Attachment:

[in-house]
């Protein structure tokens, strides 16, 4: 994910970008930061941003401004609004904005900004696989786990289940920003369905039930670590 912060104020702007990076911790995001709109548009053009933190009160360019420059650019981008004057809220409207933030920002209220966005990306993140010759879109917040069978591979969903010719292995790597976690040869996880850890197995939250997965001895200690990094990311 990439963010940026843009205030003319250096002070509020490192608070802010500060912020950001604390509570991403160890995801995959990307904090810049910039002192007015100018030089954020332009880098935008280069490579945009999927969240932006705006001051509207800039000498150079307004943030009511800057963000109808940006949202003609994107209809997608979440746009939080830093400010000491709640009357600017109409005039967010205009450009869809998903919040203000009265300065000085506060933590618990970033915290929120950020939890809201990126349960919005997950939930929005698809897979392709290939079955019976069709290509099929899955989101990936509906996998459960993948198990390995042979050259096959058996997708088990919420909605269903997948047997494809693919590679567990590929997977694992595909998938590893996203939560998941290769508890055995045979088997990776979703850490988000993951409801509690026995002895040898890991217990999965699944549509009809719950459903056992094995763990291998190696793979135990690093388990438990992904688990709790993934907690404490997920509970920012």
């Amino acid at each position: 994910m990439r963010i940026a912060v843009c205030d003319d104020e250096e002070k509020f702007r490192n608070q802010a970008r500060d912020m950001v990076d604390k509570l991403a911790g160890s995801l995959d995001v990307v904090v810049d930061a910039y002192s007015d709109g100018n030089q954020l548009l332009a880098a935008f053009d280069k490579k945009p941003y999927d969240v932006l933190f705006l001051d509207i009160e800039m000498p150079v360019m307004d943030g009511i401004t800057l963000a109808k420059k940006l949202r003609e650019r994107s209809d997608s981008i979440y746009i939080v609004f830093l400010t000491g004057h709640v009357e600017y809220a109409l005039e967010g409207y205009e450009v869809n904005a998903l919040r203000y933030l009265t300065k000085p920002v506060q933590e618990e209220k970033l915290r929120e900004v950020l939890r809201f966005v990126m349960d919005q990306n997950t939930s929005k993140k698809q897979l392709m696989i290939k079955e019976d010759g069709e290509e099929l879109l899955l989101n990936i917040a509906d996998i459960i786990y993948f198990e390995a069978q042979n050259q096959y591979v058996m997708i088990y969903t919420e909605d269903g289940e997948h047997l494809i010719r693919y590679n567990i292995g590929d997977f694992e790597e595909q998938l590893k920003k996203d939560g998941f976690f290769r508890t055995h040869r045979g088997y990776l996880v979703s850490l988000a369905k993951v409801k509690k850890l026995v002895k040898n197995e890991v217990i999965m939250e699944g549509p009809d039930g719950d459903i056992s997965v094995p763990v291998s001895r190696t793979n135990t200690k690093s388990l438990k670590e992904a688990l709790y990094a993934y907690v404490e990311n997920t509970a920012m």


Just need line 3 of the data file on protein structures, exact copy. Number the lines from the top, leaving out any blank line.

């Amino acid at each position: 994910m990439r963010i940026a912060v843009c205030d003319d104020e250096e002070k509020f702007r490192n608070q802010a970008r500060d912020m950001v990076d604390k509570l991403a911790g160890s995801l995959d995001v990307v904090v810049d930061a910039y002192s007015d709109g100018n030089q954020l548009l332009a880098a935008f053009d280069k490579k945009p941003y999927d969240v932006l933190f705006l001051d509207i009160e800039m000498p150079v360019m307004d943030g009511i401004t800057l963000a109808k420059k940006l949202r003609e650019r994107s209809d997608s981008i979440y746009i939080v609004f830093l400010t000491g004057h709640v009357e600017y809220a109409l005039e967010g409207y205009e450009v869809n904005a998903l919040r203000y933030l009265t300065k000085p920002v506060q933590e618990e209220k970033l915290r929120e900004v950020l939890r809201f966005v990126m349960d919005q990306n997950t939930s929005k993140k698809q897979l392709m696989i290939k079955e019976d010759g069709e290509e099929l879109l899955l989101n990936i917040a509906d996998i459960i786990y993948f198990e390995a069978q042979n050259q096959y591979v058996m997708i088990y969903t919420e909605d269903g289940e997948h047997l494809i010719r693919y590679n567990i292995g590929d997977f694992e790597e595909q998938l590893k920003k996203d939560g998941f976690f290769r508890t055995h040869r045979g088997y990776l996880v979703s850490l988000a369905k993951v409801k509690k850890l026995v002895k040898n197995e890991v217990i999965m939250e699944g549509p009809d039930g719950d459903i056992s997965v094995p763990v291998s001895r190696t793979n135990t200690k690093s388990l438990k670590e992904a688990l709790y990094a993934y907690v404490e990311n997920t509970a920012m």